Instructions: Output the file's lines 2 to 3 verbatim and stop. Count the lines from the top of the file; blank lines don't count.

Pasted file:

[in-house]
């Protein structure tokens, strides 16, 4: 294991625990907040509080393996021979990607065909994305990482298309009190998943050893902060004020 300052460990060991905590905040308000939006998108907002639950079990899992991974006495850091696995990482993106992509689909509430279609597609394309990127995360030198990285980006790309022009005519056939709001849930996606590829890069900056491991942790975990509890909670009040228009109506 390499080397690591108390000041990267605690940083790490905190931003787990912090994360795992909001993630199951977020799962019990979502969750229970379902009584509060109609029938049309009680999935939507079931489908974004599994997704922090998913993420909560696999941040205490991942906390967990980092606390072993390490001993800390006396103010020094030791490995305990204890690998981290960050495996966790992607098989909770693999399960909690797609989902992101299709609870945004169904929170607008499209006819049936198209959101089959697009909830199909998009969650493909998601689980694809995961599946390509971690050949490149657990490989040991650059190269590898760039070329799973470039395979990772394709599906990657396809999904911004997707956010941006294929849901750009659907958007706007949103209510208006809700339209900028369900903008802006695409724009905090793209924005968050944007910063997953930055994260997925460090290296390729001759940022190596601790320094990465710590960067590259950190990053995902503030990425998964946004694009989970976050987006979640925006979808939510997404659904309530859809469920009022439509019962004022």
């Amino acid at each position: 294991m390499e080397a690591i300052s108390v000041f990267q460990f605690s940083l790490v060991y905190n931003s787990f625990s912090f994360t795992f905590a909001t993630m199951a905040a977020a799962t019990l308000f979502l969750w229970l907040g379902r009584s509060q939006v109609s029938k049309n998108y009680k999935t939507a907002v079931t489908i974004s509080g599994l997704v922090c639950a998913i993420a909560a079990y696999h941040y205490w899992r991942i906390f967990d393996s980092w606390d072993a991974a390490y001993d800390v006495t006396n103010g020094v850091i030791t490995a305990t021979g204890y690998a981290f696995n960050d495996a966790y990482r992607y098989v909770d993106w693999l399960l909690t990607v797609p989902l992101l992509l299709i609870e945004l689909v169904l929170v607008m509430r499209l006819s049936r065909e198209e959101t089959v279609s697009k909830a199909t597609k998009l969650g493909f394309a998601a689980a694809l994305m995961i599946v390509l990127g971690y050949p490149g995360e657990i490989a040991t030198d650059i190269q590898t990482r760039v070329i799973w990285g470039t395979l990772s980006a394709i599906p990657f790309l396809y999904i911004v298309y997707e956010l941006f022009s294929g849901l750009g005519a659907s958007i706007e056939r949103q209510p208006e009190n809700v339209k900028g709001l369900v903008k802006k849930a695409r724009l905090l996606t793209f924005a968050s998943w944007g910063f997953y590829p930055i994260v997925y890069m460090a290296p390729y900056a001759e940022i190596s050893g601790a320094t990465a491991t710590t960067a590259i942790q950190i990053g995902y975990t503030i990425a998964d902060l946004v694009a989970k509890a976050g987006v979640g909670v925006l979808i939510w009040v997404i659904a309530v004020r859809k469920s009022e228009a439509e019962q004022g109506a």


């Protein structure tokens, strides 16, 4: 294991625990907040509080393996021979990607065909994305990482298309009190998943050893902060004020 300052460990060991905590905040308000939006998108907002639950079990899992991974006495850091696995990482993106992509689909509430279609597609394309990127995360030198990285980006790309022009005519056939709001849930996606590829890069900056491991942790975990509890909670009040228009109506 390499080397690591108390000041990267605690940083790490905190931003787990912090994360795992909001993630199951977020799962019990979502969750229970379902009584509060109609029938049309009680999935939507079931489908974004599994997704922090998913993420909560696999941040205490991942906390967990980092606390072993390490001993800390006396103010020094030791490995305990204890690998981290960050495996966790992607098989909770693999399960909690797609989902992101299709609870945004169904929170607008499209006819049936198209959101089959697009909830199909998009969650493909998601689980694809995961599946390509971690050949490149657990490989040991650059190269590898760039070329799973470039395979990772394709599906990657396809999904911004997707956010941006294929849901750009659907958007706007949103209510208006809700339209900028369900903008802006695409724009905090793209924005968050944007910063997953930055994260997925460090290296390729001759940022190596601790320094990465710590960067590259950190990053995902503030990425998964946004694009989970976050987006979640925006979808939510997404659904309530859809469920009022439509019962004022």
């Amino acid at each position: 294991m390499e080397a690591i300052s108390v000041f990267q460990f605690s940083l790490v060991y905190n931003s787990f625990s912090f994360t795992f905590a909001t993630m199951a905040a977020a799962t019990l308000f979502l969750w229970l907040g379902r009584s509060q939006v109609s029938k049309n998108y009680k999935t939507a907002v079931t489908i974004s509080g599994l997704v922090c639950a998913i993420a909560a079990y696999h941040y205490w899992r991942i906390f967990d393996s980092w606390d072993a991974a390490y001993d800390v006495t006396n103010g020094v850091i030791t490995a305990t021979g204890y690998a981290f696995n960050d495996a966790y990482r992607y098989v909770d993106w693999l399960l909690t990607v797609p989902l992101l992509l299709i609870e945004l689909v169904l929170v607008m509430r499209l006819s049936r065909e198209e959101t089959v279609s697009k909830a199909t597609k998009l969650g493909f394309a998601a689980a694809l994305m995961i599946v390509l990127g971690y050949p490149g995360e657990i490989a040991t030198d650059i190269q590898t990482r760039v070329i799973w990285g470039t395979l990772s980006a394709i599906p990657f790309l396809y999904i911004v298309y997707e956010l941006f022009s294929g849901l750009g005519a659907s958007i706007e056939r949103q209510p208006e009190n809700v339209k900028g709001l369900v903008k802006k849930a695409r724009l905090l996606t793209f924005a968050s998943w944007g910063f997953y590829p930055i994260v997925y890069m460090a290296p390729y900056a001759e940022i190596s050893g601790a320094t990465a491991t710590t960067a590259i942790q950190i990053g995902y975990t503030i990425a998964d902060l946004v694009a989970k509890a976050g987006v979640g909670v925006l979808i939510w009040v997404i659904a309530v004020r859809k469920s009022e228009a439509e019962q004022g109506a």